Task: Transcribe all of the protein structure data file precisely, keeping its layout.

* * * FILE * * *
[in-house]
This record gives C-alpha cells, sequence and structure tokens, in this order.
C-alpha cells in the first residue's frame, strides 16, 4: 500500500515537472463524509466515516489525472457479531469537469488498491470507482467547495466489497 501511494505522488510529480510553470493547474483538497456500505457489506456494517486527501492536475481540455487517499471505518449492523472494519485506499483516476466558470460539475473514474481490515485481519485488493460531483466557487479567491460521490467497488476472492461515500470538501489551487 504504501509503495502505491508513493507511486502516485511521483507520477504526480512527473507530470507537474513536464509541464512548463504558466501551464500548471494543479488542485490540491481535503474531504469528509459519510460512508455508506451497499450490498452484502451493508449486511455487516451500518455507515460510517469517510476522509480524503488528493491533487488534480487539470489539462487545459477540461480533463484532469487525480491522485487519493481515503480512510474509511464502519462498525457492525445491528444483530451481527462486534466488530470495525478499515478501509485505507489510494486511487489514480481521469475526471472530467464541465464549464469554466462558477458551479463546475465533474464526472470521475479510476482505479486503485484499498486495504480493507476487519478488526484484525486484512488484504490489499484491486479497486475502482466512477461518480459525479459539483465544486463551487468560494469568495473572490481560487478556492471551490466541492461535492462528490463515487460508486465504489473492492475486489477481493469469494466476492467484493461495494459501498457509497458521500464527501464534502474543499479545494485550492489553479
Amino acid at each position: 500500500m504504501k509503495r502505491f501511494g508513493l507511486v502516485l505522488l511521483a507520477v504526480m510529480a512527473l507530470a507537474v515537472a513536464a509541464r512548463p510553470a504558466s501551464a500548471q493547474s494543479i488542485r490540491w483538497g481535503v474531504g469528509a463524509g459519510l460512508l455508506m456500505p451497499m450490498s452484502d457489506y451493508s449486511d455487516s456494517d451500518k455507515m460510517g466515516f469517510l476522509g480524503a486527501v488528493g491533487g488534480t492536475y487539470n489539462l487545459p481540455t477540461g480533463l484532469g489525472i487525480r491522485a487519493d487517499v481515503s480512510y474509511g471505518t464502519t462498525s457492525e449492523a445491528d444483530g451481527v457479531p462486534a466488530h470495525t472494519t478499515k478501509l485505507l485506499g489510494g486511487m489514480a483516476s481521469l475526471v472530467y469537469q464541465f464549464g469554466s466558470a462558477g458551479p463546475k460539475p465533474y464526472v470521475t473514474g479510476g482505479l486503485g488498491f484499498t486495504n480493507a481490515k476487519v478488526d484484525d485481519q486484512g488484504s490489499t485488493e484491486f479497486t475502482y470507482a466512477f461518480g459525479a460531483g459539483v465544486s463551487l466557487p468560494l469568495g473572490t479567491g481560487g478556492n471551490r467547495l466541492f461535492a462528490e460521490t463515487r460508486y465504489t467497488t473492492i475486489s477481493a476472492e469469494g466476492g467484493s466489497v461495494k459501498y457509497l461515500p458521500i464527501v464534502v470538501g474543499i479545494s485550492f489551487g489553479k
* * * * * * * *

[in-house]
This record gives C-alpha cells, sequence and structure tokens, in this order.
C-alpha cells in the first residue's frame, strides 16, 4: 500500500515537472463524509466515516489525472457479531469537469488498491470507482467547495466489497 501511494505522488510529480510553470493547474483538497456500505457489506456494517486527501492536475481540455487517499471505518449492523472494519485506499483516476466558470460539475473514474481490515485481519485488493460531483466557487479567491460521490467497488476472492461515500470538501489551487 504504501509503495502505491508513493507511486502516485511521483507520477504526480512527473507530470507537474513536464509541464512548463504558466501551464500548471494543479488542485490540491481535503474531504469528509459519510460512508455508506451497499450490498452484502451493508449486511455487516451500518455507515460510517469517510476522509480524503488528493491533487488534480487539470489539462487545459477540461480533463484532469487525480491522485487519493481515503480512510474509511464502519462498525457492525445491528444483530451481527462486534466488530470495525478499515478501509485505507489510494486511487489514480481521469475526471472530467464541465464549464469554466462558477458551479463546475465533474464526472470521475479510476482505479486503485484499498486495504480493507476487519478488526484484525486484512488484504490489499484491486479497486475502482466512477461518480459525479459539483465544486463551487468560494469568495473572490481560487478556492471551490466541492461535492462528490463515487460508486465504489473492492475486489477481493469469494466476492467484493461495494459501498457509497458521500464527501464534502474543499479545494485550492489553479
Amino acid at each position: 500500500m504504501k509503495r502505491f501511494g508513493l507511486v502516485l505522488l511521483a507520477v504526480m510529480a512527473l507530470a507537474v515537472a513536464a509541464r512548463p510553470a504558466s501551464a500548471q493547474s494543479i488542485r490540491w483538497g481535503v474531504g469528509a463524509g459519510l460512508l455508506m456500505p451497499m450490498s452484502d457489506y451493508s449486511d455487516s456494517d451500518k455507515m460510517g466515516f469517510l476522509g480524503a486527501v488528493g491533487g488534480t492536475y487539470n489539462l487545459p481540455t477540461g480533463l484532469g489525472i487525480r491522485a487519493d487517499v481515503s480512510y474509511g471505518t464502519t462498525s457492525e449492523a445491528d444483530g451481527v457479531p462486534a466488530h470495525t472494519t478499515k478501509l485505507l485506499g489510494g486511487m489514480a483516476s481521469l475526471v472530467y469537469q464541465f464549464g469554466s466558470a462558477g458551479p463546475k460539475p465533474y464526472v470521475t473514474g479510476g482505479l486503485g488498491f484499498t486495504n480493507a481490515k476487519v478488526d484484525d485481519q486484512g488484504s490489499t485488493e484491486f479497486t475502482y470507482a466512477f461518480g459525479a460531483g459539483v465544486s463551487l466557487p468560494l469568495g473572490t479567491g481560487g478556492n471551490r467547495l466541492f461535492a462528490e460521490t463515487r460508486y465504489t467497488t473492492i475486489s477481493a476472492e469469494g466476492g467484493s466489497v461495494k459501498y457509497l461515500p458521500i464527501v464534502v470538501g474543499i479545494s485550492f489551487g489553479k